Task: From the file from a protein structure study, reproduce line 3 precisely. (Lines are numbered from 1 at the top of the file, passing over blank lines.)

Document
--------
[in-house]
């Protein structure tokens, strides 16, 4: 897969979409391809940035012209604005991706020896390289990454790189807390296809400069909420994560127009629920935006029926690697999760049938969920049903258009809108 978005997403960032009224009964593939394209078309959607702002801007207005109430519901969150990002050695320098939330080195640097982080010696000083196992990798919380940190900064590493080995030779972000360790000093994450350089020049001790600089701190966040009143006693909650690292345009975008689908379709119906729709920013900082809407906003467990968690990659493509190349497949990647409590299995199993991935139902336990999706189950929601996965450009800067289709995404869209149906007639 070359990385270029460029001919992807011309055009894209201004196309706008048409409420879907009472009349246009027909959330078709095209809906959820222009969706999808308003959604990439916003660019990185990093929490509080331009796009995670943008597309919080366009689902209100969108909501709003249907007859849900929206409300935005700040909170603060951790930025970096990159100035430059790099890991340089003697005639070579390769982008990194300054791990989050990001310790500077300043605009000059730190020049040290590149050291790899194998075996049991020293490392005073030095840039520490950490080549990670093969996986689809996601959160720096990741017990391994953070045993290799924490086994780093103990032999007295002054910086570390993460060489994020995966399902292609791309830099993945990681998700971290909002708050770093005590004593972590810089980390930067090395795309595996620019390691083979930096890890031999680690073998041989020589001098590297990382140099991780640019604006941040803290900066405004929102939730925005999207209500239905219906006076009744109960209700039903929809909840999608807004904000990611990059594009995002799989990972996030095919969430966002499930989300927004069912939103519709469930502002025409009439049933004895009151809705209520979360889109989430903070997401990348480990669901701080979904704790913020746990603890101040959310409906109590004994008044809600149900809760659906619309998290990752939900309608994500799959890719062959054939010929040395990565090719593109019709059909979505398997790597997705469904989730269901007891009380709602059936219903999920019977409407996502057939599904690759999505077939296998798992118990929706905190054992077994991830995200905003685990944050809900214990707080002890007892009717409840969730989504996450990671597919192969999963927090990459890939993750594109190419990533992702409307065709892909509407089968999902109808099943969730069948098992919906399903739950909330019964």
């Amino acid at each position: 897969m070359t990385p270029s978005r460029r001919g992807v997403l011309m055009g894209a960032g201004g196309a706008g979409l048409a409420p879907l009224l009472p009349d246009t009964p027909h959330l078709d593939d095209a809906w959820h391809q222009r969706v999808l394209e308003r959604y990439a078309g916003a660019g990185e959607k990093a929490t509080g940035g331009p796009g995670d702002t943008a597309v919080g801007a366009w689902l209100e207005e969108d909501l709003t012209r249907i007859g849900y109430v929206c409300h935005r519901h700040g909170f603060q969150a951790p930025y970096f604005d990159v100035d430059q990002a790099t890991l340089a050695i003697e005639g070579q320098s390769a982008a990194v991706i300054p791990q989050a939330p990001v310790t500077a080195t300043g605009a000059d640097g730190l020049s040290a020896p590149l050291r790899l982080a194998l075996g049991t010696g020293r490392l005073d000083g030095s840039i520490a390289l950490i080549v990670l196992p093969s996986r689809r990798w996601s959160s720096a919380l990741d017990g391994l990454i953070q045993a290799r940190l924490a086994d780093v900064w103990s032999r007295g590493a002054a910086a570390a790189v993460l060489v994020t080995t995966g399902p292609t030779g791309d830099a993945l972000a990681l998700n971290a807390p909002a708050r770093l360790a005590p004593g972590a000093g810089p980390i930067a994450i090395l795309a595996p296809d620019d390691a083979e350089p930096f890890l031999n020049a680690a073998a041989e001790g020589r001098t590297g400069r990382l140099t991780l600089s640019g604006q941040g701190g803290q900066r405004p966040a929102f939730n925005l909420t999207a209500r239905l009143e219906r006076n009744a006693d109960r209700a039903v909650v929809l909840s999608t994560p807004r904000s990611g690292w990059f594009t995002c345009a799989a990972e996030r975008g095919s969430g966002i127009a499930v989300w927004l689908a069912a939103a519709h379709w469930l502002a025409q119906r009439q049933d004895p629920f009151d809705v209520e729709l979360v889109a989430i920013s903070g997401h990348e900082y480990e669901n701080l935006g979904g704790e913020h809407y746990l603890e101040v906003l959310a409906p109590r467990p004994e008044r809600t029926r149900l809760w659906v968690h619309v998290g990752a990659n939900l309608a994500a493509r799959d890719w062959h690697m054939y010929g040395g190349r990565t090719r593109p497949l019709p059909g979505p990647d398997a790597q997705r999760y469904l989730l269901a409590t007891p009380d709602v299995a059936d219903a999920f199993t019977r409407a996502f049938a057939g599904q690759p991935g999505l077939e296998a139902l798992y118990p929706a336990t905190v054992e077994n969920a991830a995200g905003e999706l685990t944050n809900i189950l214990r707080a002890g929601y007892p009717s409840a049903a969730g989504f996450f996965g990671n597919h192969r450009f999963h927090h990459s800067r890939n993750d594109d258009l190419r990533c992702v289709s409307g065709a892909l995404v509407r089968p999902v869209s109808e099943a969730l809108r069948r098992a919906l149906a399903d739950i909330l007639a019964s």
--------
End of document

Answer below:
């Amino acid at each position: 897969m070359t990385p270029s978005r460029r001919g992807v997403l011309m055009g894209a960032g201004g196309a706008g979409l048409a409420p879907l009224l009472p009349d246009t009964p027909h959330l078709d593939d095209a809906w959820h391809q222009r969706v999808l394209e308003r959604y990439a078309g916003a660019g990185e959607k990093a929490t509080g940035g331009p796009g995670d702002t943008a597309v919080g801007a366009w689902l209100e207005e969108d909501l709003t012209r249907i007859g849900y109430v929206c409300h935005r519901h700040g909170f603060q969150a951790p930025y970096f604005d990159v100035d430059q990002a790099t890991l340089a050695i003697e005639g070579q320098s390769a982008a990194v991706i300054p791990q989050a939330p990001v310790t500077a080195t300043g605009a000059d640097g730190l020049s040290a020896p590149l050291r790899l982080a194998l075996g049991t010696g020293r490392l005073d000083g030095s840039i520490a390289l950490i080549v990670l196992p093969s996986r689809r990798w996601s959160s720096a919380l990741d017990g391994l990454i953070q045993a290799r940190l924490a086994d780093v900064w103990s032999r007295g590493a002054a910086a570390a790189v993460l060489v994020t080995t995966g399902p292609t030779g791309d830099a993945l972000a990681l998700n971290a807390p909002a708050r770093l360790a005590p004593g972590a000093g810089p980390i930067a994450i090395l795309a595996p296809d620019d390691a083979e350089p930096f890890l031999n020049a680690a073998a041989e001790g020589r001098t590297g400069r990382l140099t991780l600089s640019g604006q941040g701190g803290q900066r405004p966040a929102f939730n925005l909420t999207a209500r239905l009143e219906r006076n009744a006693d109960r209700a039903v909650v929809l909840s999608t994560p807004r904000s990611g690292w990059f594009t995002c345009a799989a990972e996030r975008g095919s969430g966002i127009a499930v989300w927004l689908a069912a939103a519709h379709w469930l502002a025409q119906r009439q049933d004895p629920f009151d809705v209520e729709l979360v889109a989430i920013s903070g997401h990348e900082y480990e669901n701080l935006g979904g704790e913020h809407y746990l603890e101040v906003l959310a409906p109590r467990p004994e008044r809600t029926r149900l809760w659906v968690h619309v998290g990752a990659n939900l309608a994500a493509r799959d890719w062959h690697m054939y010929g040395g190349r990565t090719r593109p497949l019709p059909g979505p990647d398997a790597q997705r999760y469904l989730l269901a409590t007891p009380d709602v299995a059936d219903a999920f199993t019977r409407a996502f049938a057939g599904q690759p991935g999505l077939e296998a139902l798992y118990p929706a336990t905190v054992e077994n969920a991830a995200g905003e999706l685990t944050n809900i189950l214990r707080a002890g929601y007892p009717s409840a049903a969730g989504f996450f996965g990671n597919h192969r450009f999963h927090h990459s800067r890939n993750d594109d258009l190419r990533c992702v289709s409307g065709a892909l995404v509407r089968p999902v869209s109808e099943a969730l809108r069948r098992a919906l149906a399903d739950i909330l007639a019964s």